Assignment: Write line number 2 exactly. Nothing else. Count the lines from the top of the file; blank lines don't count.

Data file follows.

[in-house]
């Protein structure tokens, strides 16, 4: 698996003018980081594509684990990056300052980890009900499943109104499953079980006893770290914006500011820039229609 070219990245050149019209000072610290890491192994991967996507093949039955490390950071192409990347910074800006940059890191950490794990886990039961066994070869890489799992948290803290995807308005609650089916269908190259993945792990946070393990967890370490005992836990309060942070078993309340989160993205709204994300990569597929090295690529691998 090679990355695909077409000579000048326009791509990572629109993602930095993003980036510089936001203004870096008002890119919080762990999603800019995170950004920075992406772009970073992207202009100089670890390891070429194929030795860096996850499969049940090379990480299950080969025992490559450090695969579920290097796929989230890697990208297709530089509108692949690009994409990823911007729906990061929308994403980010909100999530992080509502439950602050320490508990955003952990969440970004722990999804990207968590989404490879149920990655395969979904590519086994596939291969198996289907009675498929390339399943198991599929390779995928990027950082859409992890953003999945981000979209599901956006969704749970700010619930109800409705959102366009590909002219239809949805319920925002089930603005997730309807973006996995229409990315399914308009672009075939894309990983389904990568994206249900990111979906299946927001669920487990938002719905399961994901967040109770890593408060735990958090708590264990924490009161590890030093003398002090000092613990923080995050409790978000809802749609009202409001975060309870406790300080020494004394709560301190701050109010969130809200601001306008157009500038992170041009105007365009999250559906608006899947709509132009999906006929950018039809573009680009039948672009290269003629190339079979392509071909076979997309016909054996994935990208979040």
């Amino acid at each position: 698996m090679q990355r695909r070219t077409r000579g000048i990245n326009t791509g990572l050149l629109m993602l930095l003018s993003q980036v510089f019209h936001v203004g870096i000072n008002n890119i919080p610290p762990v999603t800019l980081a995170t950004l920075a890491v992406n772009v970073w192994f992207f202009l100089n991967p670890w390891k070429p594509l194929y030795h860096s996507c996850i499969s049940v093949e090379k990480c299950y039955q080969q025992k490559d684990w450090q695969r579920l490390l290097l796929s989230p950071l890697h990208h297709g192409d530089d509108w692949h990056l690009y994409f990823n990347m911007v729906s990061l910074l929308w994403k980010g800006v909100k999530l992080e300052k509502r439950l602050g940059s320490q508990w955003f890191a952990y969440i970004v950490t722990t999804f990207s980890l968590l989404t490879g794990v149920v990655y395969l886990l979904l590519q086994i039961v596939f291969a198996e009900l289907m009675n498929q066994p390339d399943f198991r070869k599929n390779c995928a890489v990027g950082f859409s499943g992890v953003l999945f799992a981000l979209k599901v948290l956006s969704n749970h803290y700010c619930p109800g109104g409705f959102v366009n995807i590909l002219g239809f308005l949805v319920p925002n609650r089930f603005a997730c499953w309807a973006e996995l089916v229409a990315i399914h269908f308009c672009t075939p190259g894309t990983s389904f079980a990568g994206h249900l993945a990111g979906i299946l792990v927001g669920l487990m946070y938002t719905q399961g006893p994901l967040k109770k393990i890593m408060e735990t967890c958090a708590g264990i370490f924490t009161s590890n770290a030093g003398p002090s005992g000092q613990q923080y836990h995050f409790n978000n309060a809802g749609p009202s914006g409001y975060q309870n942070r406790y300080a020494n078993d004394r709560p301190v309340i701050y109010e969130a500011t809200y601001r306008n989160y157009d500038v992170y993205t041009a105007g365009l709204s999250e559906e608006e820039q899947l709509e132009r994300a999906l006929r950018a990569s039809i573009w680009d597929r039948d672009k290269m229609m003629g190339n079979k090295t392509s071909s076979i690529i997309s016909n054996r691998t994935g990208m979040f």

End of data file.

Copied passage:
């Protein structure tokens, strides 16, 4: 698996003018980081594509684990990056300052980890009900499943109104499953079980006893770290914006500011820039229609 070219990245050149019209000072610290890491192994991967996507093949039955490390950071192409990347910074800006940059890191950490794990886990039961066994070869890489799992948290803290995807308005609650089916269908190259993945792990946070393990967890370490005992836990309060942070078993309340989160993205709204994300990569597929090295690529691998 090679990355695909077409000579000048326009791509990572629109993602930095993003980036510089936001203004870096008002890119919080762990999603800019995170950004920075992406772009970073992207202009100089670890390891070429194929030795860096996850499969049940090379990480299950080969025992490559450090695969579920290097796929989230890697990208297709530089509108692949690009994409990823911007729906990061929308994403980010909100999530992080509502439950602050320490508990955003952990969440970004722990999804990207968590989404490879149920990655395969979904590519086994596939291969198996289907009675498929390339399943198991599929390779995928990027950082859409992890953003999945981000979209599901956006969704749970700010619930109800409705959102366009590909002219239809949805319920925002089930603005997730309807973006996995229409990315399914308009672009075939894309990983389904990568994206249900990111979906299946927001669920487990938002719905399961994901967040109770890593408060735990958090708590264990924490009161590890030093003398002090000092613990923080995050409790978000809802749609009202409001975060309870406790300080020494004394709560301190701050109010969130809200601001306008157009500038992170041009105007365009999250559906608006899947709509132009999906006929950018039809573009680009039948672009290269003629190339079979392509071909076979997309016909054996994935990208979040």